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My younger brother is graduating college this spring. His college is halfway across the country from me, and graduation falls on a holiday weekend. I looked up travel options this weekend:

  1. ~$1000 for flight, hotel, and rental car
  2. ~$300-400 for hotel and gas, and spend 24+ hrs driving there and back (holiday traffic!)

That's a lot for me, although not impossible.

My brother and I are not close and I have no idea how important it is to him that I attend in person. (Technically he hasn't even told me when his graduation is - I looked it up online - so maybe not that much, but I don't want to assume.)

Another complicating factor is that I'm sure my estranged sister will be there, and for multiple reasons I will be very uncomfortable seeing her. On a couple of occasions in the past my family has gotten upset at me for being uncomfortable. E.g. before complete estrangement but after things had gotten bad, my family visited my area to help my sister move; I was told if I was "going to be awkward, don't come". I'm not sure if my brother would feel similarly and prefer I don't go and ruin the happy family get-together.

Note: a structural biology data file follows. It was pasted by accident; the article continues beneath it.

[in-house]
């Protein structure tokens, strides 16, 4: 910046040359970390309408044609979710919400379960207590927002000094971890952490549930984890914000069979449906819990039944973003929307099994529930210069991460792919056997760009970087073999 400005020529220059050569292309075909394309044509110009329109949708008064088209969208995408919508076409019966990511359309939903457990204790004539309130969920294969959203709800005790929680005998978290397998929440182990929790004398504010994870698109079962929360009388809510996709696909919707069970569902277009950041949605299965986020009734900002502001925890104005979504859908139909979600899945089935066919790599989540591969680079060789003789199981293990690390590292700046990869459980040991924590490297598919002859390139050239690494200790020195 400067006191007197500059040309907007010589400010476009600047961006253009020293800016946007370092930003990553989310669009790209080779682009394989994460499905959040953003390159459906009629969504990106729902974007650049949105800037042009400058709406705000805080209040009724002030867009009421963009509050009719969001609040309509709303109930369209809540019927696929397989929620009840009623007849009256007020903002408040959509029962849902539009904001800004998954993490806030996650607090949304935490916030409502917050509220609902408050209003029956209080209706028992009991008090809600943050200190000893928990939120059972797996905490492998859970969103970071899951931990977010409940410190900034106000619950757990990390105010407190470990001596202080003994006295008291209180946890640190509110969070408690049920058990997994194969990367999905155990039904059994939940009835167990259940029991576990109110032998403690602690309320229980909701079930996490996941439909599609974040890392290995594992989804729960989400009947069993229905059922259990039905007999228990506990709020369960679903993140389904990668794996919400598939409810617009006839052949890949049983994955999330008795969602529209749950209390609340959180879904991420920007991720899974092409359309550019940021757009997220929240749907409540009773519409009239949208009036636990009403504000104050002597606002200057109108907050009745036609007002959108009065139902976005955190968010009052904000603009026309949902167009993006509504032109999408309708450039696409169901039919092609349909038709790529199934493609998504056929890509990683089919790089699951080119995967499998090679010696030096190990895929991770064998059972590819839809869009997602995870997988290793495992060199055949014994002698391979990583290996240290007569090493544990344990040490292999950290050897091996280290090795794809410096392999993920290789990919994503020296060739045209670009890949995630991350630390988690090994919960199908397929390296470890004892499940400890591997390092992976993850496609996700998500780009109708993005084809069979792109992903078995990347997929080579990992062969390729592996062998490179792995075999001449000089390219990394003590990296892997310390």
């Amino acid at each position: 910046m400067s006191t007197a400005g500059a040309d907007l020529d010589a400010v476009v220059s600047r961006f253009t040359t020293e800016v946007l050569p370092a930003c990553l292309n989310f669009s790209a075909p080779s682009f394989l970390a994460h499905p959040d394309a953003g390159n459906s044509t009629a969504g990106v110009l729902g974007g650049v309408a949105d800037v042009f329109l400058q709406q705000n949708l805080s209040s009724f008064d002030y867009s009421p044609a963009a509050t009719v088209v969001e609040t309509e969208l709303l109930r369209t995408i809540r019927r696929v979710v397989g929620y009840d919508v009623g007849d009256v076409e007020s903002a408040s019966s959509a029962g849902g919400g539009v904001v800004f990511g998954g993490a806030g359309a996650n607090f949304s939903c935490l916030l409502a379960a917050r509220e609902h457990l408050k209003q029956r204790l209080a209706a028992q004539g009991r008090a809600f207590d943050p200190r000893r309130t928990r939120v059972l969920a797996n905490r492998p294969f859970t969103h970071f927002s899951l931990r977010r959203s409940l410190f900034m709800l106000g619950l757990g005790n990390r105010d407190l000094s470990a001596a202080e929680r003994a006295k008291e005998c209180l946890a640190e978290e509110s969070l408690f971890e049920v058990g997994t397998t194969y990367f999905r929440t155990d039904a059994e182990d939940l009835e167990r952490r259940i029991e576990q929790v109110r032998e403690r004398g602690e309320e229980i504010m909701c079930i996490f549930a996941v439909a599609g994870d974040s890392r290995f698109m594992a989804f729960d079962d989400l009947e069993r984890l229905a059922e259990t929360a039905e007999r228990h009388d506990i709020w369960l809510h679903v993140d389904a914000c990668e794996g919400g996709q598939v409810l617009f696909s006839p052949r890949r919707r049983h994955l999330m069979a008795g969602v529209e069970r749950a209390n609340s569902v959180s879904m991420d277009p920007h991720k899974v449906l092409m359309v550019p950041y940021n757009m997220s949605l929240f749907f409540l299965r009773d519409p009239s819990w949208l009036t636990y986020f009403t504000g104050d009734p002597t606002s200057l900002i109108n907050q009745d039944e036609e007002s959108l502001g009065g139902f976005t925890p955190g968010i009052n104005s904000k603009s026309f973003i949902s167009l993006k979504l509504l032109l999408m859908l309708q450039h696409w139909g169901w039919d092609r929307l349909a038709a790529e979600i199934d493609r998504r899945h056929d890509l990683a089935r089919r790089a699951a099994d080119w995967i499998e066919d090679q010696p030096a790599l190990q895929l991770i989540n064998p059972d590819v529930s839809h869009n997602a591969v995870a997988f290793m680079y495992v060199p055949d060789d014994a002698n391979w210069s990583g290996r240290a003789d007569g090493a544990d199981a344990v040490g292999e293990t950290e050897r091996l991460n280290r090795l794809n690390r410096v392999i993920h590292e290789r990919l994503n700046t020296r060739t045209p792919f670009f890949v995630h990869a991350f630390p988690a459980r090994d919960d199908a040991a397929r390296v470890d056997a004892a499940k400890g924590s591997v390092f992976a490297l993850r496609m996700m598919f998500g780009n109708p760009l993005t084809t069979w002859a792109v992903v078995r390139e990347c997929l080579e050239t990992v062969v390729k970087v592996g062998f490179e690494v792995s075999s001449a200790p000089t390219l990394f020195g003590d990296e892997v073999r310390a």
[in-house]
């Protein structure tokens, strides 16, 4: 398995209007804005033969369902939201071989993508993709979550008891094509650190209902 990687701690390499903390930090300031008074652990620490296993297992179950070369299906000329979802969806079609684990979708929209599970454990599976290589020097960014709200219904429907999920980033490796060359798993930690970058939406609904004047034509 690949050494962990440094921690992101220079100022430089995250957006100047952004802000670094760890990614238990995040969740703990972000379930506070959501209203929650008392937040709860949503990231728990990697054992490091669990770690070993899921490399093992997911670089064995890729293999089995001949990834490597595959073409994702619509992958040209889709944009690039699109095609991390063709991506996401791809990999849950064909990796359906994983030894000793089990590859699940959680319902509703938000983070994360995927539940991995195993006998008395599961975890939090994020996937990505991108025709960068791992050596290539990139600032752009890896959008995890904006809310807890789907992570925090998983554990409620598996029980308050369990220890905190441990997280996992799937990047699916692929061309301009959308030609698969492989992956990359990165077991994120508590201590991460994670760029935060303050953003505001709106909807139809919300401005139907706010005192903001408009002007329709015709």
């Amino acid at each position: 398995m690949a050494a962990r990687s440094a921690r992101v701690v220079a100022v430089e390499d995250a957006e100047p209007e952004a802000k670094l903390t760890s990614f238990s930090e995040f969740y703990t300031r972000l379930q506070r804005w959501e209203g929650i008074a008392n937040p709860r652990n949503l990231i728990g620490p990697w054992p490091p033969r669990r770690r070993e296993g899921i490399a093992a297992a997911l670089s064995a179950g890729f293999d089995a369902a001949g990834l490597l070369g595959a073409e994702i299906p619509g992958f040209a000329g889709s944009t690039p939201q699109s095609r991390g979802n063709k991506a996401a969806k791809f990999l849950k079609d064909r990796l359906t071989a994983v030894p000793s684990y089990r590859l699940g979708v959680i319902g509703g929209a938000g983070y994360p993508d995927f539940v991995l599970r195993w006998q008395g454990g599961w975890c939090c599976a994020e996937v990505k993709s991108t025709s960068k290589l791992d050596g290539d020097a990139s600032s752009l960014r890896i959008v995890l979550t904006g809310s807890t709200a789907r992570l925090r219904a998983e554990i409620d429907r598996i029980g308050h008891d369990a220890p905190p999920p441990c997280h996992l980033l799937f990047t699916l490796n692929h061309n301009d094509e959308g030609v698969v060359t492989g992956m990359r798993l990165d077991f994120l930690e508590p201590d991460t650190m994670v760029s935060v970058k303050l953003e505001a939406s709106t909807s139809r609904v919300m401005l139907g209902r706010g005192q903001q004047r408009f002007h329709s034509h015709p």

On the other hand, what if he is offended that I'm even considering skipping it? All my siblings went to my college graduation.. of course, they all lived with my parents within an hour drive at the time.. (and personally I wouldn't have cared that much if someone didn't make it, but I know that's not always the case.) Again, in the past I've been surprised by a family member's reaction when I mentioned possibly not going to some event that I (mistakenly) thought wasn't a big deal.

If it is all the same to him I'd much rather just watch the livestream, send a card, and save my money / time / mental health. But if it is important to him and he does want me there, I will go. I just don't know how to figure out how he feels about it, without hurting his feelings if it is a big deal to him.

How do I ask if he wants me to attend without offending?

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    What are your current methods of communication and how often to you use them/under what context? – Jesse Apr 5 '18 at 17:00
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    @Jesse, texting, IM, phone, email. He is typically not very responsive though unless I happen to catch him when he's already online, otherwise he might take a couple days to respond. – Em C Apr 5 '18 at 17:06
  • You may want to use this opportunity to get to know your brother better: how close a friendship he wishes to maintain with you, how often he wants to meet, and how often he is willing to visit you. You may also want to think about these questions in the other way round before you ask him. I think it's more important to build a good (useful, helpful, cheerful) relationship in which both parties happily participate rather than trying to figure out how not to offend him. – pts Apr 5 '18 at 22:09